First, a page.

In his reaction over India’s threat to stop Pakistan’s water, he said India could not blame Pakistan for its failure in the International Court of Justice to prove spy Kulbhushan innocent. As per Indus Water Treaty, India could not stop Pakistan’s water, he added, says a press statement here on Friday.
Describing the threat hilarious and void, he said the Indian government was preparing the ground to seek public support in next election by hurling allegation against Pakistan. “India must keep it in mind that it is a New Pakistan,” Vawda said adding that valiant Armed Forces of Pakistan would give a befitting response if India launched any misadventure. He said India would get nothing from its war hysteria except embarrassment among the comity of the nations.

 

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Pilot drinking delays Japan plane

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exhibition opens in Tokyo

TOKYO: Japan’s All Nippon Airways said today it was forced to delay a domestic flight earlier this week after a co-pilot failed an alcohol breath test despite new rules.
The case came after Japan introduced fresh regulations to clamp down on alcohol consumption by pilots after several incidents involving flight crew drinking hit the headlines. On Tuesday, the ANA co-pilot was scheduled to fly a Boeing 777 with 322 passengers on board from Kobe in western Japan to Haneda airport in Tokyo.
But he failed a breath test and said he had consumed a can of beer and half a can of a spirit-based drink in his hotel room about six hours before the flight. The flight was delayed by more than an hour while a replacement pilot was found. The airline said in a statement it would deal with the case “rigorously”. It has banned pilots and co-pilots from drinking alcohol up to 24 hours before a flight.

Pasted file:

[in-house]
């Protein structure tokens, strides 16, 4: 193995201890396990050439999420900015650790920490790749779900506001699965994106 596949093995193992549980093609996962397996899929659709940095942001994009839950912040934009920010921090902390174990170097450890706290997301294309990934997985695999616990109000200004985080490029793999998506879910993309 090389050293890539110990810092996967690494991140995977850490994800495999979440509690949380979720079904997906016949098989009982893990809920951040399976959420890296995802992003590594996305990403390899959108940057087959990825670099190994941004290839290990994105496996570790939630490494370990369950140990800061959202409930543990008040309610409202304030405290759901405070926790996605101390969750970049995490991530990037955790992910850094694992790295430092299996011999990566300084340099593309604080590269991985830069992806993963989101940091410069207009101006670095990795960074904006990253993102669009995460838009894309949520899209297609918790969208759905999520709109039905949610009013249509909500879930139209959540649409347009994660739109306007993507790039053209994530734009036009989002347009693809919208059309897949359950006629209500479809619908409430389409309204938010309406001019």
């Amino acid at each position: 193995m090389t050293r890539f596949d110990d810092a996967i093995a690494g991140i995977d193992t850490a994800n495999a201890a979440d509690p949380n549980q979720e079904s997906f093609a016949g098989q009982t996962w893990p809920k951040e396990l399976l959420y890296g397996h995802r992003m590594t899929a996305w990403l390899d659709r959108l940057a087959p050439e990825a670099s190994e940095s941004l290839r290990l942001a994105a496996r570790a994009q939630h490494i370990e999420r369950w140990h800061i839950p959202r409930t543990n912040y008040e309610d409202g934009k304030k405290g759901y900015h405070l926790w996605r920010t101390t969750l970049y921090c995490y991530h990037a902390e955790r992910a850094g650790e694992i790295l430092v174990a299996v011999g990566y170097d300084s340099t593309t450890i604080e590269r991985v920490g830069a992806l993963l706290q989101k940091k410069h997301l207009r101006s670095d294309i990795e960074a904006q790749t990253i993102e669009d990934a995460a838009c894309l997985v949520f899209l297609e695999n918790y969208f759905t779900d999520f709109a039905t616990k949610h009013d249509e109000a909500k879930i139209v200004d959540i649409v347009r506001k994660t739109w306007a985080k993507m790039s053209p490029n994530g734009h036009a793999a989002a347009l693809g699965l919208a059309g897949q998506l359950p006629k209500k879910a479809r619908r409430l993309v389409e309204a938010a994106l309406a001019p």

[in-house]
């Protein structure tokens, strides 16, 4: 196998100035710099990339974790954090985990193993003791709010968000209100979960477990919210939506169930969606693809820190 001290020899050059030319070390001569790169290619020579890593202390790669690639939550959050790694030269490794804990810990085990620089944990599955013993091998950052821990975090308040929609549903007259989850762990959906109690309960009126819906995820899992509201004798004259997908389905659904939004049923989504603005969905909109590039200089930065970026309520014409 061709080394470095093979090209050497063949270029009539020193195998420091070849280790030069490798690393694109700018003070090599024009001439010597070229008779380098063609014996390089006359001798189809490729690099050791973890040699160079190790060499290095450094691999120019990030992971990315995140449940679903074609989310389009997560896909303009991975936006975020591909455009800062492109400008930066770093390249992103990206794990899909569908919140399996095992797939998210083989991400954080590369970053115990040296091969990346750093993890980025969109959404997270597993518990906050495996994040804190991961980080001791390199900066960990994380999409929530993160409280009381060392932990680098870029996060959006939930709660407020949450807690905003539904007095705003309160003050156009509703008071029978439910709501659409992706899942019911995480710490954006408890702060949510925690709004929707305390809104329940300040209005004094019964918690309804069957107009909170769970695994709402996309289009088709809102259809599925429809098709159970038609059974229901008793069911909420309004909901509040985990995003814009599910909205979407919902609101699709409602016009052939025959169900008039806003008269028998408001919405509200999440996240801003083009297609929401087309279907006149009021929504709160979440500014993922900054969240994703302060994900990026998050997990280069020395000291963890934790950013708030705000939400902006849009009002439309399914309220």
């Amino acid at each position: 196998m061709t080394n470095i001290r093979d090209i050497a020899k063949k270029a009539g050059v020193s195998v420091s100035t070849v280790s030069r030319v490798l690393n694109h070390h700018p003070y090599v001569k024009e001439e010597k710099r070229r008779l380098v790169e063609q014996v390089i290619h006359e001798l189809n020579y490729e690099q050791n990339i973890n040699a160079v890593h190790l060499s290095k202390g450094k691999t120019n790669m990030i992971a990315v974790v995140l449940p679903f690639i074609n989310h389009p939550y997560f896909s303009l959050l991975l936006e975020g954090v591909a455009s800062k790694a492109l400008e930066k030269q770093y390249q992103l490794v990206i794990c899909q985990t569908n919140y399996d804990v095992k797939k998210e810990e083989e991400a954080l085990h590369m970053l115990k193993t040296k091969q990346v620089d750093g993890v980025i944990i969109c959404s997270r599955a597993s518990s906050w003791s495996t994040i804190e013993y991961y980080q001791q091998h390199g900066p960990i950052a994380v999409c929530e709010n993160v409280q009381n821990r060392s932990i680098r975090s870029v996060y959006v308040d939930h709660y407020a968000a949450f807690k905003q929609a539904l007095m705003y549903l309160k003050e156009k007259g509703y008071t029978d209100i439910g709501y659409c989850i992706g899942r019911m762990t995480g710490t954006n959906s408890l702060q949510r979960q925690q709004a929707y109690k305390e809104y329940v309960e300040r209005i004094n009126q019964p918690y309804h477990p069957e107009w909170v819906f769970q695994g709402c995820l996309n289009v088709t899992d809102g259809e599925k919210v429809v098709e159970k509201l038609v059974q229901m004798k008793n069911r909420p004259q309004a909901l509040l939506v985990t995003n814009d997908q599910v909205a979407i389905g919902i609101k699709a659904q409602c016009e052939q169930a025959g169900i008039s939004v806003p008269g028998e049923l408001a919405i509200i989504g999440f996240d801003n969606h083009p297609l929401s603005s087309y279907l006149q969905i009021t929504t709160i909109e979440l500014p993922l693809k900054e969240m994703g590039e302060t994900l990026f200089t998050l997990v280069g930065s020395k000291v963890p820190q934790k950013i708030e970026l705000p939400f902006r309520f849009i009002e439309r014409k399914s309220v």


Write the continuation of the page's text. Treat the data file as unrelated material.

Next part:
Late last year, a Japan Airlines co-pilot arrested in Britain was jailed for 10 months after being found shortly before a flight with a blood alcohol level almost 10 times the legal limit. He had reportedly consumed two bottles of wine and more than 1.8 liters (nearly four US pints) of beer over six hours on the night before the flight. ANA also revealed last year that a hungover pilot had caused multiple flight delays. Before the rule change in January, Japan had no legal limits on drinking by plane crew members before flights, and breath testing was not required.

 

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S. Korea to begin 5G service in March

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SEOUL:  South Korea’s finance minister said today that Seoul will become the first country in the world to start commercial operations of fifth-generation mobile network services next month.
Hong Nam-ki made the announcement at a meeting with senior officials on innovation-led growth in Seoul. KT Corp., South Korea’s leading wireless and fixed-line services provider, carried out a world first
trial service of its 5G system during the PyeongChang Winter Olympics last year. 5G data transmission speeds are 40-50 times faster than the existing 4G network or long-term evolution (LTE) and are expected to open a wide range of new business opportunities for the communication service sector.
The system, moreover, allows greater numbers of people to communicate with each other at the same time and promises to open vast markets for devices and services. The finance minister also said KT and two other local competitors – SK Telecom Co. and  LG Uplus Inc. – will invest some 3 trillion won (US$2.6 billion) this year to set up seamless 5G connectivity in the country going forward.